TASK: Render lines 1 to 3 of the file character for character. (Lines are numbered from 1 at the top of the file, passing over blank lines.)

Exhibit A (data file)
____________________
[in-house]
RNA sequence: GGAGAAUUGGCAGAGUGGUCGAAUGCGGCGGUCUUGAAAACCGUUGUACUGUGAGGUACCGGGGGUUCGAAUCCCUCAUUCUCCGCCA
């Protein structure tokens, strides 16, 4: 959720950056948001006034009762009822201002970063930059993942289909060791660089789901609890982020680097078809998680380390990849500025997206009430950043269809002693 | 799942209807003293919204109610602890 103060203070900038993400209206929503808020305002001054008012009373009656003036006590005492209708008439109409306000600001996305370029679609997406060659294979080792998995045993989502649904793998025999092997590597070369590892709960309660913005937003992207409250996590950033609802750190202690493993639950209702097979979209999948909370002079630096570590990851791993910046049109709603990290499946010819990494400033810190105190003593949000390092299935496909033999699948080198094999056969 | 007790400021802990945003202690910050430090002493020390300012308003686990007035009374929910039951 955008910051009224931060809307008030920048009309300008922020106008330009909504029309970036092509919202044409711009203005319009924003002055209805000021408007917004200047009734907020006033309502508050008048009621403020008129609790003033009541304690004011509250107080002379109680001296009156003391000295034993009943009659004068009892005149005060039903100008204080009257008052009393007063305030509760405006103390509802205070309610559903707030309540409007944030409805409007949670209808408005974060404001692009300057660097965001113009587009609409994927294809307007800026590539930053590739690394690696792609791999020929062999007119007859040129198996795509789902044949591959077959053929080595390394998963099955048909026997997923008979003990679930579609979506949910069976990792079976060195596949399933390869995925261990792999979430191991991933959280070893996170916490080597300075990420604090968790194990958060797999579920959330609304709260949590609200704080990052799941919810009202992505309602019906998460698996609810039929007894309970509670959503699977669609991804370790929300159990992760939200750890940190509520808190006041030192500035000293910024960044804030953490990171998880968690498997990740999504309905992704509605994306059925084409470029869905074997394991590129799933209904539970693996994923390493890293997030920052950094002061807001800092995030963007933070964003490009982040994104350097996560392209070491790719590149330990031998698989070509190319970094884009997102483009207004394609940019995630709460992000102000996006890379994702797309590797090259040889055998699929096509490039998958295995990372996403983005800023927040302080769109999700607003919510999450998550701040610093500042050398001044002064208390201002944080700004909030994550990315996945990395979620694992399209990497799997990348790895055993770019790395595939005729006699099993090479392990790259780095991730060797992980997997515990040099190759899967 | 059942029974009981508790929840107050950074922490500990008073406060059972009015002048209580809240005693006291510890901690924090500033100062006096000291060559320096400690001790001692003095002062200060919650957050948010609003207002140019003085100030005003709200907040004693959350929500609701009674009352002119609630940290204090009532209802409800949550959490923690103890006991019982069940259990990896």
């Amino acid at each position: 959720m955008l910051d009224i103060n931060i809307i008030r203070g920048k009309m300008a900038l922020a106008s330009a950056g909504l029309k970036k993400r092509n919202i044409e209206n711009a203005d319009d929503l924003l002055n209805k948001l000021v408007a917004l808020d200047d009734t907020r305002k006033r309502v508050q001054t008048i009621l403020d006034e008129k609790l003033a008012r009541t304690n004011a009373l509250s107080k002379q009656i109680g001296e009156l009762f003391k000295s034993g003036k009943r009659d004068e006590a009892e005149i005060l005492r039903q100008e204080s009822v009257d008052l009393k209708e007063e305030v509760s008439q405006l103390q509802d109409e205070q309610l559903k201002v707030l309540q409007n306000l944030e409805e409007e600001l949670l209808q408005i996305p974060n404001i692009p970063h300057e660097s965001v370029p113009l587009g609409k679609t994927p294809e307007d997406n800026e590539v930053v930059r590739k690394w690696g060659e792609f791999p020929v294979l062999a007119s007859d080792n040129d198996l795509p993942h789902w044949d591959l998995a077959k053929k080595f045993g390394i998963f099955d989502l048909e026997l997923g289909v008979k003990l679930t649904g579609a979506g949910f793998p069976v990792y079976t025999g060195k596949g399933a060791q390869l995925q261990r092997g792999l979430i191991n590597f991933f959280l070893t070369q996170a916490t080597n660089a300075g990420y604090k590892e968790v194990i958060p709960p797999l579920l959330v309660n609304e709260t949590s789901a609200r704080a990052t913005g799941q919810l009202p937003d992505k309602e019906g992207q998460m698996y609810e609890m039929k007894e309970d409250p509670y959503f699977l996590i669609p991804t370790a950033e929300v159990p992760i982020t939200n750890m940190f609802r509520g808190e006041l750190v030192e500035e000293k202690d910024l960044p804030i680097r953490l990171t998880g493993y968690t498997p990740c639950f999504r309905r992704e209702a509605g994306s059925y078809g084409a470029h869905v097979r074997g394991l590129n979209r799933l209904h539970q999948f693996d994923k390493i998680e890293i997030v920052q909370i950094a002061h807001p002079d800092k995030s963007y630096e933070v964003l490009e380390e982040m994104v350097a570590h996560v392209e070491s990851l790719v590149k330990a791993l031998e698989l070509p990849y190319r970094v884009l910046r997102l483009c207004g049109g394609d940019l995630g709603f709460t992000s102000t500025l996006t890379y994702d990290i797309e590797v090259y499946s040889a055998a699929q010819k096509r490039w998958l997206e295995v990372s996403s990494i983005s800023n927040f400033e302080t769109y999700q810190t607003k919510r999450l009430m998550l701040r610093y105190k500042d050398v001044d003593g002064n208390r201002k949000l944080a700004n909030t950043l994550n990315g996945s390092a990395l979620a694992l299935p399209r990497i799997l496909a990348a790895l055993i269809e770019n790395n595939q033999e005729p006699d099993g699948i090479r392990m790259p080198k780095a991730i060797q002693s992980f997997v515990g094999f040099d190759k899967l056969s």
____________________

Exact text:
[in-house]
RNA sequence: GGAGAAUUGGCAGAGUGGUCGAAUGCGGCGGUCUUGAAAACCGUUGUACUGUGAGGUACCGGGGGUUCGAAUCCCUCAUUCUCCGCCA
């Protein structure tokens, strides 16, 4: 959720950056948001006034009762009822201002970063930059993942289909060791660089789901609890982020680097078809998680380390990849500025997206009430950043269809002693 | 799942209807003293919204109610602890 103060203070900038993400209206929503808020305002001054008012009373009656003036006590005492209708008439109409306000600001996305370029679609997406060659294979080792998995045993989502649904793998025999092997590597070369590892709960309660913005937003992207409250996590950033609802750190202690493993639950209702097979979209999948909370002079630096570590990851791993910046049109709603990290499946010819990494400033810190105190003593949000390092299935496909033999699948080198094999056969 | 007790400021802990945003202690910050430090002493020390300012308003686990007035009374929910039951 955008910051009224931060809307008030920048009309300008922020106008330009909504029309970036092509919202044409711009203005319009924003002055209805000021408007917004200047009734907020006033309502508050008048009621403020008129609790003033009541304690004011509250107080002379109680001296009156003391000295034993009943009659004068009892005149005060039903100008204080009257008052009393007063305030509760405006103390509802205070309610559903707030309540409007944030409805409007949670209808408005974060404001692009300057660097965001113009587009609409994927294809307007800026590539930053590739690394690696792609791999020929062999007119007859040129198996795509789902044949591959077959053929080595390394998963099955048909026997997923008979003990679930579609979506949910069976990792079976060195596949399933390869995925261990792999979430191991991933959280070893996170916490080597300075990420604090968790194990958060797999579920959330609304709260949590609200704080990052799941919810009202992505309602019906998460698996609810039929007894309970509670959503699977669609991804370790929300159990992760939200750890940190509520808190006041030192500035000293910024960044804030953490990171998880968690498997990740999504309905992704509605994306059925084409470029869905074997394991590129799933209904539970693996994923390493890293997030920052950094002061807001800092995030963007933070964003490009982040994104350097996560392209070491790719590149330990031998698989070509190319970094884009997102483009207004394609940019995630709460992000102000996006890379994702797309590797090259040889055998699929096509490039998958295995990372996403983005800023927040302080769109999700607003919510999450998550701040610093500042050398001044002064208390201002944080700004909030994550990315996945990395979620694992399209990497799997990348790895055993770019790395595939005729006699099993090479392990790259780095991730060797992980997997515990040099190759899967 | 059942029974009981508790929840107050950074922490500990008073406060059972009015002048209580809240005693006291510890901690924090500033100062006096000291060559320096400690001790001692003095002062200060919650957050948010609003207002140019003085100030005003709200907040004693959350929500609701009674009352002119609630940290204090009532209802409800949550959490923690103890006991019982069940259990990896």